I am not going to sit down and list my reasons for choosing the names I did. Gregory and I stand behind our choices.

Why I Am Not Going To Apologize For My Children’s Unique Names

By Kaitleighn King

Being a mom is very important to me. In fact, it is so important to me that I have basically made it my entire personality!

When I first announced my twins’ names (via a rented carrier pigeon, which delivered darling little notes to all of our loved ones), I expected some push-back. Jostipher and Chamomile aren’t exactly run of the mill monikers. My parents praised me for thinking outside of the box.

Others, well, were not so supportive.

“But won’t people have a hard time spelling their names? Won’t they themselves have a hard time spelling their names?”

Now, you might be thinking, those are valid points.

But who are you to judge my parenting choices? It’s not like I am pumping my kids full of questionable chemicals or sending them to public school. C’mon. A little perspective, please.

I myself grew up with a unique name. I constantly had to correct people-“K-a-i-t-l-e-i-g-h-n, not Kaitlin”. That was difficult! I also had to be “Kait K”, because we had a Kaitlyn, a Katelyn and a Kateleign in our grade, but still. Trust me, I get it.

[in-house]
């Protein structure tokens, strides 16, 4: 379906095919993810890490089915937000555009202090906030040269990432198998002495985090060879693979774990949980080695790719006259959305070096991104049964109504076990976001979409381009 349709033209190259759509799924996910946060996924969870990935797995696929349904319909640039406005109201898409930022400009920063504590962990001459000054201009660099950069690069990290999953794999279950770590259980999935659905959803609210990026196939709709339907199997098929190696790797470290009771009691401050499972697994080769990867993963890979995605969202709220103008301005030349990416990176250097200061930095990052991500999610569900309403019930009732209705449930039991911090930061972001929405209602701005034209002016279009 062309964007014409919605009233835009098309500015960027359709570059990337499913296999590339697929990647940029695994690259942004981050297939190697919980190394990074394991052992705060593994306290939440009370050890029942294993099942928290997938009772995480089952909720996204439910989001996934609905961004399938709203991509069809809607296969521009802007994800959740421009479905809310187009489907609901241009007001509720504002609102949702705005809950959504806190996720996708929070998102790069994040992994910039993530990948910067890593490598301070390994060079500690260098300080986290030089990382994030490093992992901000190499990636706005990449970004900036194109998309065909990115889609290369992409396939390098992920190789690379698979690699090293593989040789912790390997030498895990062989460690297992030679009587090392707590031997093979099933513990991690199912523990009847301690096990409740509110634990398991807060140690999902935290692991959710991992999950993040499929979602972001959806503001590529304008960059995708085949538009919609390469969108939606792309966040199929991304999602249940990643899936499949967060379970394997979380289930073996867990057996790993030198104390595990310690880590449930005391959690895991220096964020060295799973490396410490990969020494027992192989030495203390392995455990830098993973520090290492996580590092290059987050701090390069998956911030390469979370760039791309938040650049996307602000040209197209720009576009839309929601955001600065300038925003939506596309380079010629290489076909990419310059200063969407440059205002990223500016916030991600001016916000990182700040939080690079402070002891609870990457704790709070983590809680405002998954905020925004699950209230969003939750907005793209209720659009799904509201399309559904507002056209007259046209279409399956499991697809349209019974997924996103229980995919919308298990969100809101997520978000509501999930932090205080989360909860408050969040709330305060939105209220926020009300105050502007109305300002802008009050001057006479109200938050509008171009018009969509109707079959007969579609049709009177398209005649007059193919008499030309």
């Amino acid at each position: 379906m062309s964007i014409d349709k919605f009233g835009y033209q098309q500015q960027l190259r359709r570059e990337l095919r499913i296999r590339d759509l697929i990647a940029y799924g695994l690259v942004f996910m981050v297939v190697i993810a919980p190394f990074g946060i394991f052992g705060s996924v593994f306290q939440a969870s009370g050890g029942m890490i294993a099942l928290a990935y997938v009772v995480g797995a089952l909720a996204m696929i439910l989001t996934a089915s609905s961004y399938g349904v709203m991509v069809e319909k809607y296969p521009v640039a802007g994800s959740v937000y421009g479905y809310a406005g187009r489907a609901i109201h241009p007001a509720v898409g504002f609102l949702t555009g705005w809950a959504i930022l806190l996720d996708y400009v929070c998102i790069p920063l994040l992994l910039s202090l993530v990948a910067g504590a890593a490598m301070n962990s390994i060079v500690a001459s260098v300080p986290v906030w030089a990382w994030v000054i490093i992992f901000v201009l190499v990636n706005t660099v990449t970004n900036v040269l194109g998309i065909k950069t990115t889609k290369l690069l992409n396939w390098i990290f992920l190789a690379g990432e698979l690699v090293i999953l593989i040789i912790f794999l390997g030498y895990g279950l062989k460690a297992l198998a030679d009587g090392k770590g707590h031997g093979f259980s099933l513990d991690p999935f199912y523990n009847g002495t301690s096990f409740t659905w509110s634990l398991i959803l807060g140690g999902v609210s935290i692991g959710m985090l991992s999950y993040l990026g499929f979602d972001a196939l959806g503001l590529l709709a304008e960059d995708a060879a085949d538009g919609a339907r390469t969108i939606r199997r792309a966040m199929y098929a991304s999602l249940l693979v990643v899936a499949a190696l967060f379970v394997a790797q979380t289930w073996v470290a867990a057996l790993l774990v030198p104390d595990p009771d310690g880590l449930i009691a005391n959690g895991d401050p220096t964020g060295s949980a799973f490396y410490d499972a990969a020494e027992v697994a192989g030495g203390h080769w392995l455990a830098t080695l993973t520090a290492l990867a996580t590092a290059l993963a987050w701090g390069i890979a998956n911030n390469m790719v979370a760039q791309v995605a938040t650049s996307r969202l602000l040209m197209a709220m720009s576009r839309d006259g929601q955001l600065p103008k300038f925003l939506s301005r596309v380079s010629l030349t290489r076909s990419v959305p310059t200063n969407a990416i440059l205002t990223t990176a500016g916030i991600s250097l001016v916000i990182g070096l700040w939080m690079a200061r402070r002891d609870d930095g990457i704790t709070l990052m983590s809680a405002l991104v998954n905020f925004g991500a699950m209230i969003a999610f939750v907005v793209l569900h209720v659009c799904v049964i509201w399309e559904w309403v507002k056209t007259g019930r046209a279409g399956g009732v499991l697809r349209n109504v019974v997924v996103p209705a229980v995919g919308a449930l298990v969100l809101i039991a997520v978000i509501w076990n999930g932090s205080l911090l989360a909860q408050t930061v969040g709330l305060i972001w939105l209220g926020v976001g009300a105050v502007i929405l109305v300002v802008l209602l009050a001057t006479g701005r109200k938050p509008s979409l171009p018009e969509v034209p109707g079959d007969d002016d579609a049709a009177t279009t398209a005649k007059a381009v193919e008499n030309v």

When I first applied for a position at my father’s firm, there were plenty of raised eyebrows. Same when I was given a job at my mother’s charity. Some people are so judgmental about names.

Truth be told, neither of my twins are able to spell their names. Luckily, their learning center is very progressive and my children are not shoehorned into schedules or activities, so it doesn’t really matter. There is only one other Chamomile in my daughter’s entire class, anyway!

For my youngest son, Jaxxxon (pronounced “Jackson”), I had to dig deep to combat all of the naysayers! So silly. Why, my own brother said he was embarrassed to tell people my son’s name (and he named his daughter Emma)!

As for my baby daughter, Divi, the conversation shifted to a new area entirely. Apparently I was “co-opting” a name from another culture, as it means “The Heaven” or “Blue Jay” in Sanskrit. Me, a 1/8 Sioux woman! Wild.

I am not going to sit down and list my reasons for choosing the names I did. Gregory and I stand behind our choices.

What are your kids’ names? Have you had to defend them?



About the Author

Kaitleighn C. King loves God, being a mommy, taking care of her body and inspiring others to live their best lives. Follow her journey at https://kaitleighn-king.webnode.com/.